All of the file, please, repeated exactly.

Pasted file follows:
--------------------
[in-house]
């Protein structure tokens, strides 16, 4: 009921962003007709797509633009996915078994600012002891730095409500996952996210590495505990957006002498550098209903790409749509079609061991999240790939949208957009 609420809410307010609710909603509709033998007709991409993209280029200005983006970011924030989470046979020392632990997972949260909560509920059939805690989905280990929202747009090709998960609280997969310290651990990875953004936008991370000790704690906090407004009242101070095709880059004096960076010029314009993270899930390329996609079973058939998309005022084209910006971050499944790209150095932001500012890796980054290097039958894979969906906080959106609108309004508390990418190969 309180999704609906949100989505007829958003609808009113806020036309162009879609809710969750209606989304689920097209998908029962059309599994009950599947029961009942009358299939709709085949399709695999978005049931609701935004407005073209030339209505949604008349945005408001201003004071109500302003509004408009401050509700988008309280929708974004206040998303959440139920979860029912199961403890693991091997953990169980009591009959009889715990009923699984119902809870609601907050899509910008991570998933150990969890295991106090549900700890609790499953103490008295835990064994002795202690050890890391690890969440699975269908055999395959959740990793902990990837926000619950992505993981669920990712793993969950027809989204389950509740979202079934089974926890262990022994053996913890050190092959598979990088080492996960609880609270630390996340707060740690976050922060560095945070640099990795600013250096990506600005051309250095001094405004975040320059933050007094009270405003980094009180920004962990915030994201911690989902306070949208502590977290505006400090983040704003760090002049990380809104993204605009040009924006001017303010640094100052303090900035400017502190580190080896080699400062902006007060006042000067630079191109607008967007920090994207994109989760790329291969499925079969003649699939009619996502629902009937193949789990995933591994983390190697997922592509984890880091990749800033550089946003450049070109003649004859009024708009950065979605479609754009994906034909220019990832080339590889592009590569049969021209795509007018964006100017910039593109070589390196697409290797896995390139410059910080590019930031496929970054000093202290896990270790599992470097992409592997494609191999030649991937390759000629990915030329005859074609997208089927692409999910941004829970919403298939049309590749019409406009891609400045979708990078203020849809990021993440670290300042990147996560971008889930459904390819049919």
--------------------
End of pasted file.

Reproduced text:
[in-house]
């Protein structure tokens, strides 16, 4: 009921962003007709797509633009996915078994600012002891730095409500996952996210590495505990957006002498550098209903790409749509079609061991999240790939949208957009 609420809410307010609710909603509709033998007709991409993209280029200005983006970011924030989470046979020392632990997972949260909560509920059939805690989905280990929202747009090709998960609280997969310290651990990875953004936008991370000790704690906090407004009242101070095709880059004096960076010029314009993270899930390329996609079973058939998309005022084209910006971050499944790209150095932001500012890796980054290097039958894979969906906080959106609108309004508390990418190969 309180999704609906949100989505007829958003609808009113806020036309162009879609809710969750209606989304689920097209998908029962059309599994009950599947029961009942009358299939709709085949399709695999978005049931609701935004407005073209030339209505949604008349945005408001201003004071109500302003509004408009401050509700988008309280929708974004206040998303959440139920979860029912199961403890693991091997953990169980009591009959009889715990009923699984119902809870609601907050899509910008991570998933150990969890295991106090549900700890609790499953103490008295835990064994002795202690050890890391690890969440699975269908055999395959959740990793902990990837926000619950992505993981669920990712793993969950027809989204389950509740979202079934089974926890262990022994053996913890050190092959598979990088080492996960609880609270630390996340707060740690976050922060560095945070640099990795600013250096990506600005051309250095001094405004975040320059933050007094009270405003980094009180920004962990915030994201911690989902306070949208502590977290505006400090983040704003760090002049990380809104993204605009040009924006001017303010640094100052303090900035400017502190580190080896080699400062902006007060006042000067630079191109607008967007920090994207994109989760790329291969499925079969003649699939009619996502629902009937193949789990995933591994983390190697997922592509984890880091990749800033550089946003450049070109003649004859009024708009950065979605479609754009994906034909220019990832080339590889592009590569049969021209795509007018964006100017910039593109070589390196697409290797896995390139410059910080590019930031496929970054000093202290896990270790599992470097992409592997494609191999030649991937390759000629990915030329005859074609997208089927692409999910941004829970919403298939049309590749019409406009891609400045979708990078203020849809990021993440670290300042990147996560971008889930459904390819049919």